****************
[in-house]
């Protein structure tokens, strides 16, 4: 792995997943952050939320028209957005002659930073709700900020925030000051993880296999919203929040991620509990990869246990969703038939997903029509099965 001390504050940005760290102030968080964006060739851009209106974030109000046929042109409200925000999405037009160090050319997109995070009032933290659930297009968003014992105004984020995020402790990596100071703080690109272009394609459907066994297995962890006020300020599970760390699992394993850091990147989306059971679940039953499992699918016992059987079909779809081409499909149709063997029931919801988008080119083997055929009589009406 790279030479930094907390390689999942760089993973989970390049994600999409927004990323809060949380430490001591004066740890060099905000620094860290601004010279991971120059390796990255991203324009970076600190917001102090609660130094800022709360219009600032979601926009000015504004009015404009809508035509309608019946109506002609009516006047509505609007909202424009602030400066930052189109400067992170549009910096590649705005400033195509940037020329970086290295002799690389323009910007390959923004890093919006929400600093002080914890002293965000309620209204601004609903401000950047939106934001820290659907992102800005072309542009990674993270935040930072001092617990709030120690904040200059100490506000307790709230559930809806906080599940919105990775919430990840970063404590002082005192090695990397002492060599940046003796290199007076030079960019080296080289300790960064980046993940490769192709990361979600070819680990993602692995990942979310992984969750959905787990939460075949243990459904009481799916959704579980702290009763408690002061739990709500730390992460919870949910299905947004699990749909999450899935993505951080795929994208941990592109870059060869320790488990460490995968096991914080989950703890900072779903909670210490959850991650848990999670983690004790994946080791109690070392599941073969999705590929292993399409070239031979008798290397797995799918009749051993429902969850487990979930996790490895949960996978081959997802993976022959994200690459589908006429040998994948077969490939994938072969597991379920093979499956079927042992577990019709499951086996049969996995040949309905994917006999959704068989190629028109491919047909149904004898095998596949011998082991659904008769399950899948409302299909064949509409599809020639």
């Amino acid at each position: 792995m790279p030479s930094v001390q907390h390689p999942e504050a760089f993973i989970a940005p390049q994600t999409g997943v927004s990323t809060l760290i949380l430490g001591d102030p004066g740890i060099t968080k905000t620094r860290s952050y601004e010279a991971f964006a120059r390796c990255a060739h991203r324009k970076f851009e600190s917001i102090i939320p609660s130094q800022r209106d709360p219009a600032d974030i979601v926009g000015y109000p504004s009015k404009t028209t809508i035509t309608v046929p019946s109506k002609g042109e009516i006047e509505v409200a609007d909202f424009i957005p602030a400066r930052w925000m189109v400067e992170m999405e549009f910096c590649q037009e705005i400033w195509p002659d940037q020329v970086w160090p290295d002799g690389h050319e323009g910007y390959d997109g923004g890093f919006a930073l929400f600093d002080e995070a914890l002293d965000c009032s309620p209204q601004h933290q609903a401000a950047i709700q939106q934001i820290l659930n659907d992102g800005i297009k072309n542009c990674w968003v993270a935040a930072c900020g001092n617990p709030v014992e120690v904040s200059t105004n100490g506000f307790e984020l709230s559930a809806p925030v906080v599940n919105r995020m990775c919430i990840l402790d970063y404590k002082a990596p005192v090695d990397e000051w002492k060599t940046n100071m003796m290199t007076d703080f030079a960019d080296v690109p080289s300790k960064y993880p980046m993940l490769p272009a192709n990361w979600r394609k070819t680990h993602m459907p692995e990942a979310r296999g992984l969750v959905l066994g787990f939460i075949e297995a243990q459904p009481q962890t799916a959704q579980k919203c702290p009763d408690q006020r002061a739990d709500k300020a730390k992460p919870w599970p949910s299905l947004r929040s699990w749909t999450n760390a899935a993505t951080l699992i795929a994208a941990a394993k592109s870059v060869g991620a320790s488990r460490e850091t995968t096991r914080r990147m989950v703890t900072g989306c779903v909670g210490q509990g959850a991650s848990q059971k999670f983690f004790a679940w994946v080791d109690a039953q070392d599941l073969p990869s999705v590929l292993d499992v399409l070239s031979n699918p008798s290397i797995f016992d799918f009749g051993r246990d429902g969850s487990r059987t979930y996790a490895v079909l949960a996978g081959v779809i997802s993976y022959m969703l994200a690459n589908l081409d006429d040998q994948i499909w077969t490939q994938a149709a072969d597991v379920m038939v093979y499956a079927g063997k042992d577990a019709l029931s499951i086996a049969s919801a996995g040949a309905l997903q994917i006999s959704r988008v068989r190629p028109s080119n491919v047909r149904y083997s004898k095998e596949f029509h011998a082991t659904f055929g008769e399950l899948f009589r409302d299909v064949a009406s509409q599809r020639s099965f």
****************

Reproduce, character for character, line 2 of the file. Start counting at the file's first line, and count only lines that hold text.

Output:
């Protein structure tokens, strides 16, 4: 792995997943952050939320028209957005002659930073709700900020925030000051993880296999919203929040991620509990990869246990969703038939997903029509099965 001390504050940005760290102030968080964006060739851009209106974030109000046929042109409200925000999405037009160090050319997109995070009032933290659930297009968003014992105004984020995020402790990596100071703080690109272009394609459907066994297995962890006020300020599970760390699992394993850091990147989306059971679940039953499992699918016992059987079909779809081409499909149709063997029931919801988008080119083997055929009589009406 790279030479930094907390390689999942760089993973989970390049994600999409927004990323809060949380430490001591004066740890060099905000620094860290601004010279991971120059390796990255991203324009970076600190917001102090609660130094800022709360219009600032979601926009000015504004009015404009809508035509309608019946109506002609009516006047509505609007909202424009602030400066930052189109400067992170549009910096590649705005400033195509940037020329970086290295002799690389323009910007390959923004890093919006929400600093002080914890002293965000309620209204601004609903401000950047939106934001820290659907992102800005072309542009990674993270935040930072001092617990709030120690904040200059100490506000307790709230559930809806906080599940919105990775919430990840970063404590002082005192090695990397002492060599940046003796290199007076030079960019080296080289300790960064980046993940490769192709990361979600070819680990993602692995990942979310992984969750959905787990939460075949243990459904009481799916959704579980702290009763408690002061739990709500730390992460919870949910299905947004699990749909999450899935993505951080795929994208941990592109870059060869320790488990460490995968096991914080989950703890900072779903909670210490959850991650848990999670983690004790994946080791109690070392599941073969999705590929292993399409070239031979008798290397797995799918009749051993429902969850487990979930996790490895949960996978081959997802993976022959994200690459589908006429040998994948077969490939994938072969597991379920093979499956079927042992577990019709499951086996049969996995040949309905994917006999959704068989190629028109491919047909149904004898095998596949011998082991659904008769399950899948409302299909064949509409599809020639």